Dressmaker Training and Degree Programs
Dressmaker training and degree programs can teach you how to make clothing that stays up-to-date with current fashion trends. Read on to find out how to turn your ideal dress into a reality through a fashion design program and what careers this kind of training prepares you for.
What Dressmaker Training and Degree Programs Are Available?
You probably won't be able to find any programs specific to dressmaking. Instead, you may want to enroll in a fashion design program. Associate's and bachelor's degree programs are readily available; master's degree and certificate programs are less common.
If you complete an undergraduate program, you may be awarded a degree such as an Associate in Science, Associate in Applied Science, Bachelor of Science or Bachelor of Fine Arts, depending on the program you choose. If you complete a graduate program, you may be awarded a Master of Design or Master of Science in Fashion Design. Online programs are not available due to the fact that most courses rely heavily on hands-on training.
|Program Levels||Associate's, bachelor's and master's degrees; certificates|
|Common Courses||Tailoring, fashion history, pattern design, illustration, sewing|
|Career Options||Fashion illustrator, stylist, pattern maker, technical designer, fashion designer|
|Median Salary (2018)||$31,000* (for all tailors, dressmakers, and custom sewers)|
|Job Outlook (2016-2026)||10%* decline (for all tailors, dressmakers, and custom sewers)|
Source: *U.S. Bureau of Labor Statistics
What Courses Can I Take?
A certificate program usually offers introductory courses that teach you how to use sewing machines, take measurements and alter clothing. Coursework also includes topics in fashion imaging, apparel construction, flat pattern design, 2-D design, illustration, fashion principles and textiles. You may also have to take art, fashion and costume history.
Associate's degree programs offer more in-depth design courses. You might be required to take courses in French draping, tailoring, costume design, industrial sewing and Photoshop. These programs also require you to enroll in general education courses.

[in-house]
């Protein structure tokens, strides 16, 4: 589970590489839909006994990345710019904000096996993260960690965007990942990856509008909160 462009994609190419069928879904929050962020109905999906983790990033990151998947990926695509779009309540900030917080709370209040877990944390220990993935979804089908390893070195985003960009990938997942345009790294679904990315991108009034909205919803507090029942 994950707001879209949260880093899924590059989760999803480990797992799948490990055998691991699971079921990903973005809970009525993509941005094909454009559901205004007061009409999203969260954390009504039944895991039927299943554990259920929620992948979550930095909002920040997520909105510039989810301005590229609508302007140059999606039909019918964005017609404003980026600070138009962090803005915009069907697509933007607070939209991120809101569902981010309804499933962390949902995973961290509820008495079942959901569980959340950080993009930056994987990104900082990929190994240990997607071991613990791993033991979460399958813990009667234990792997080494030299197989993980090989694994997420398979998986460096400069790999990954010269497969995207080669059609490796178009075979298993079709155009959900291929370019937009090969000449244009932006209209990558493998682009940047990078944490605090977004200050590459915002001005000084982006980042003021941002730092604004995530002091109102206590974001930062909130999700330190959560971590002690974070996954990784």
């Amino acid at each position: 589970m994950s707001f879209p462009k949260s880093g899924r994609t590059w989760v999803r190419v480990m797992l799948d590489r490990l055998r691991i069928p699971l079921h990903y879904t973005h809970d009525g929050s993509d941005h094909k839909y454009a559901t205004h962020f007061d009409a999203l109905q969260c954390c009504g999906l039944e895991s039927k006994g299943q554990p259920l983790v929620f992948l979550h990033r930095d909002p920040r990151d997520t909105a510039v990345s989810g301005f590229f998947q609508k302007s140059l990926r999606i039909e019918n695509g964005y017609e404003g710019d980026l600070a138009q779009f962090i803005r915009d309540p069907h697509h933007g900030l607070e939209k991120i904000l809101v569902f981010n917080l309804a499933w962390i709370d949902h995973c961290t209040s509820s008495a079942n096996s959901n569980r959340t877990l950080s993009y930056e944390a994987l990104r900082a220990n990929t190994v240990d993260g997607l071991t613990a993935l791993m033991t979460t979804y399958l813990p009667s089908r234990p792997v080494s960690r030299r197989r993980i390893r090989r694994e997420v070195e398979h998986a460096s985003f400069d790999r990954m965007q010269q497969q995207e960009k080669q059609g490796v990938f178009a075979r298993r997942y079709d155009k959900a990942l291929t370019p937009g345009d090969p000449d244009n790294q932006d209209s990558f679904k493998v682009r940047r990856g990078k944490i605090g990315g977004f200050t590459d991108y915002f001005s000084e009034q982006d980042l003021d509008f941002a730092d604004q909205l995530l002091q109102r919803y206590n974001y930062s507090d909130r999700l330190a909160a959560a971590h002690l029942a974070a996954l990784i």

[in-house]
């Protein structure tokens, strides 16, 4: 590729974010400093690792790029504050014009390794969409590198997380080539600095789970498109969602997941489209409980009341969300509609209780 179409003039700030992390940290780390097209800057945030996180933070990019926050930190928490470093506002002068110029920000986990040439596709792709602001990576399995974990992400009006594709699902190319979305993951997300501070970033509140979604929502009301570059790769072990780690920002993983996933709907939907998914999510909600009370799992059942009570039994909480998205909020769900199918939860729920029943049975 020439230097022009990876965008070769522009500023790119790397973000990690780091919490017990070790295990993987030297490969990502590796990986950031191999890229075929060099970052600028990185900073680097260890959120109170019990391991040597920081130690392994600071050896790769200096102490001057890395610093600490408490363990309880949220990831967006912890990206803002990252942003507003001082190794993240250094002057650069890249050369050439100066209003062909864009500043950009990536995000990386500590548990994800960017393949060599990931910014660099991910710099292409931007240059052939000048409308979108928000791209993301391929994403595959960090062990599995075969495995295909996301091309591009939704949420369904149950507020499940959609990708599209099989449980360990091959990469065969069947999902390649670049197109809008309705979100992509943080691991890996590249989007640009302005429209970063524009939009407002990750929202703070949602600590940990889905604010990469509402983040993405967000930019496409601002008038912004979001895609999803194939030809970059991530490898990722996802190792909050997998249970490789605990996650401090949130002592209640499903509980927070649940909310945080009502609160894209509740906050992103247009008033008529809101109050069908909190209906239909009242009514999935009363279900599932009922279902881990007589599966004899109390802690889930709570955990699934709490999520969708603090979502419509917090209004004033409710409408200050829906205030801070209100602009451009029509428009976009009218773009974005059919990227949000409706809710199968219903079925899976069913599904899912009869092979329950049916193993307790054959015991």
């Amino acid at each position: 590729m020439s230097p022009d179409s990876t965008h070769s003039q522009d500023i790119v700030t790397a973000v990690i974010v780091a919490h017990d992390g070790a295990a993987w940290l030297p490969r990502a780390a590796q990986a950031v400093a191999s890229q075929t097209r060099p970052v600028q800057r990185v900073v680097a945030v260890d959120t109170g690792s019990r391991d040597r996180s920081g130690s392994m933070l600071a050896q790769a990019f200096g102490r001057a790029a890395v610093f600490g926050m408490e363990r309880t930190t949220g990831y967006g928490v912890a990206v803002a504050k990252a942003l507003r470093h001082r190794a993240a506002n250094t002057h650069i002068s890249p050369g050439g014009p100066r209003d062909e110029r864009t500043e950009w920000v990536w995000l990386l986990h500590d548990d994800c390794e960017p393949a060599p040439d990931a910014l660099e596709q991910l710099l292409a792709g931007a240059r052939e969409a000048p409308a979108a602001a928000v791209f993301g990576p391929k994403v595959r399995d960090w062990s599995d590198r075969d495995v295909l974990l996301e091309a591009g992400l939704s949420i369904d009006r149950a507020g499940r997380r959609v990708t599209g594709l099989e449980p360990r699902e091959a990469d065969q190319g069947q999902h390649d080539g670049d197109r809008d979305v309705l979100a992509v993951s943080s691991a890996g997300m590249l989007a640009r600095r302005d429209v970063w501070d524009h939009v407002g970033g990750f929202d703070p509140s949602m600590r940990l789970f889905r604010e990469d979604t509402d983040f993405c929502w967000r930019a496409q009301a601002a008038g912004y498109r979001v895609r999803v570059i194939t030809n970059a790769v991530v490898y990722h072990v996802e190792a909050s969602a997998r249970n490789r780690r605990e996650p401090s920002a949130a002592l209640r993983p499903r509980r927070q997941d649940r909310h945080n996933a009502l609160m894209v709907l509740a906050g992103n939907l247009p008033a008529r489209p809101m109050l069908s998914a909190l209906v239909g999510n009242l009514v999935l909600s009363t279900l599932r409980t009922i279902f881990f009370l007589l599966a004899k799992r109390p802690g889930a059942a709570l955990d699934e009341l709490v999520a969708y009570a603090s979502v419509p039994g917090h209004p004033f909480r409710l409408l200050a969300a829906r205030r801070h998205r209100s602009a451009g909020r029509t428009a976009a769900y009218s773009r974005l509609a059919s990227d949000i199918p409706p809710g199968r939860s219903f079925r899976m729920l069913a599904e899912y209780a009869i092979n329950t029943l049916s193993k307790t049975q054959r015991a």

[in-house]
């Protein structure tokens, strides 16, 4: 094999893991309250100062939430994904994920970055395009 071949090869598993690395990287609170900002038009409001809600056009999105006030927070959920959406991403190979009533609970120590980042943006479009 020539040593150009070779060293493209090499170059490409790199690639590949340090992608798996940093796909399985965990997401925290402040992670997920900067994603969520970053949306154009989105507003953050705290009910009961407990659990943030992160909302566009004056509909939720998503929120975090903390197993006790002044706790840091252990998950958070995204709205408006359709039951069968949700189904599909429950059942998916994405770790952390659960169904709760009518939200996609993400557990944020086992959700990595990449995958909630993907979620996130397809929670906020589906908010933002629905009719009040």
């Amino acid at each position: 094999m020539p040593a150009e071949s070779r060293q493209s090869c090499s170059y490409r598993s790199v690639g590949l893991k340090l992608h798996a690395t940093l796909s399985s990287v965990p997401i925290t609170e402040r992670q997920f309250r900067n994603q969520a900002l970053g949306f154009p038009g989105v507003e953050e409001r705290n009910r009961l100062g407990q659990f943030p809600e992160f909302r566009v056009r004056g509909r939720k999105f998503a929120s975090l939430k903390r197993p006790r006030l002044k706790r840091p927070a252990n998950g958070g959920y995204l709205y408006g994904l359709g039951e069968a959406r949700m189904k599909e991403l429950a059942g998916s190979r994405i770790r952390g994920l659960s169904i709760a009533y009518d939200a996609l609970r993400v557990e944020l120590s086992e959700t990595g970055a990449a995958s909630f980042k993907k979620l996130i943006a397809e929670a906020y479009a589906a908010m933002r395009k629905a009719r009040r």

A 4-year bachelor's degree program often includes courses in color design, sketching, advanced tailoring, portfolio development, art and fashion history, painting and fashion business introduction. Some programs may require you to complete an internship.
Master's degree programs will allow you to further develop your portfolio, presentation skills and fashion business skills. The major difference is that you may be required to participate in several national fashion competitions. These programs might also require you to complete an internship before graduating.
What Is My Job Outlook?
If you complete a certificate program, you could land an entry-level job as a fashion illustrator, costumer or seamstress, according to some schools. Graduates of associate's degree programs might qualify for jobs as stylists, assistant designers, technical designers, pattern makers and dressmakers. Jobs as fashion designers are usually reserved for graduates of bachelor's and master's degree programs. A master's degree program may also prepare you to start your own clothing line.
The U.S. Bureau of Labor Statistics (BLS) states that job openings for tailors, custom sewers and dressmakers were expected to decline ten percent between 2016 and 2026 (www.bls.gov). The BLS also reported that, as of May 2018, these professionals earned a median salary of $31,000.